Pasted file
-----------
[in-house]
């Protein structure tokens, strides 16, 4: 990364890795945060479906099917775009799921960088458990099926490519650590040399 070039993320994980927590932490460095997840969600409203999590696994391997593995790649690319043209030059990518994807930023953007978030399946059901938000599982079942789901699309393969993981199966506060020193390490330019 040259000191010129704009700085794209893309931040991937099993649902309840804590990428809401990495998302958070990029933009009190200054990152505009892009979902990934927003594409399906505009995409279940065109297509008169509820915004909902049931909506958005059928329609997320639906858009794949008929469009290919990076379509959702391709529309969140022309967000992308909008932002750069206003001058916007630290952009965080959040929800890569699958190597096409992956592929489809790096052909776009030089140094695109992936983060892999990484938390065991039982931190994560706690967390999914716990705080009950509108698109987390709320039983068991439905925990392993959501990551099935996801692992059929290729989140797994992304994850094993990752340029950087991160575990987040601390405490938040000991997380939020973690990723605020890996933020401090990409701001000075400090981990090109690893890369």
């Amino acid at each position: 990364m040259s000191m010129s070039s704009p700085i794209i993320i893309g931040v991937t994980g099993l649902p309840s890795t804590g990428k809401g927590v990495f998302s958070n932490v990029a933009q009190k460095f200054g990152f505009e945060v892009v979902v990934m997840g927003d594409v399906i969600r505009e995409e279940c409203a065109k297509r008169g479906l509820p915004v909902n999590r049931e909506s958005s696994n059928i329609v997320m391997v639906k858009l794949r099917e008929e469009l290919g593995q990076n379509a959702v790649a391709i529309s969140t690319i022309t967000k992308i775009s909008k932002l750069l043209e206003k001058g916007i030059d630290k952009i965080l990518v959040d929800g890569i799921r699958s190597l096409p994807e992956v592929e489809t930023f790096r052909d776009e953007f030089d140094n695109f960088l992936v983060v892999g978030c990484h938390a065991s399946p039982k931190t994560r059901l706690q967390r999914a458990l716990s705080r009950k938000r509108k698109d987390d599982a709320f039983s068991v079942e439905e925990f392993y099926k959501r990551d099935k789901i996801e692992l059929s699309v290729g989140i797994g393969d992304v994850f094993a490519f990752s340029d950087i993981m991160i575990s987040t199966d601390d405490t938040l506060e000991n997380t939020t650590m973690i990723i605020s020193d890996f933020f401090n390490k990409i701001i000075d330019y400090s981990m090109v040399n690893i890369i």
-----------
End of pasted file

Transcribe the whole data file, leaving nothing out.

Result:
[in-house]
């Protein structure tokens, strides 16, 4: 990364890795945060479906099917775009799921960088458990099926490519650590040399 070039993320994980927590932490460095997840969600409203999590696994391997593995790649690319043209030059990518994807930023953007978030399946059901938000599982079942789901699309393969993981199966506060020193390490330019 040259000191010129704009700085794209893309931040991937099993649902309840804590990428809401990495998302958070990029933009009190200054990152505009892009979902990934927003594409399906505009995409279940065109297509008169509820915004909902049931909506958005059928329609997320639906858009794949008929469009290919990076379509959702391709529309969140022309967000992308909008932002750069206003001058916007630290952009965080959040929800890569699958190597096409992956592929489809790096052909776009030089140094695109992936983060892999990484938390065991039982931190994560706690967390999914716990705080009950509108698109987390709320039983068991439905925990392993959501990551099935996801692992059929290729989140797994992304994850094993990752340029950087991160575990987040601390405490938040000991997380939020973690990723605020890996933020401090990409701001000075400090981990090109690893890369």
């Amino acid at each position: 990364m040259s000191m010129s070039s704009p700085i794209i993320i893309g931040v991937t994980g099993l649902p309840s890795t804590g990428k809401g927590v990495f998302s958070n932490v990029a933009q009190k460095f200054g990152f505009e945060v892009v979902v990934m997840g927003d594409v399906i969600r505009e995409e279940c409203a065109k297509r008169g479906l509820p915004v909902n999590r049931e909506s958005s696994n059928i329609v997320m391997v639906k858009l794949r099917e008929e469009l290919g593995q990076n379509a959702v790649a391709i529309s969140t690319i022309t967000k992308i775009s909008k932002l750069l043209e206003k001058g916007i030059d630290k952009i965080l990518v959040d929800g890569i799921r699958s190597l096409p994807e992956v592929e489809t930023f790096r052909d776009e953007f030089d140094n695109f960088l992936v983060v892999g978030c990484h938390a065991s399946p039982k931190t994560r059901l706690q967390r999914a458990l716990s705080r009950k938000r509108k698109d987390d599982a709320f039983s068991v079942e439905e925990f392993y099926k959501r990551d099935k789901i996801e692992l059929s699309v290729g989140i797994g393969d992304v994850f094993a490519f990752s340029d950087i993981m991160i575990s987040t199966d601390d405490t938040l506060e000991n997380t939020t650590m973690i990723i605020s020193d890996f933020f401090n390490k990409i701001i000075d330019y400090s981990m090109v040399n690893i890369i």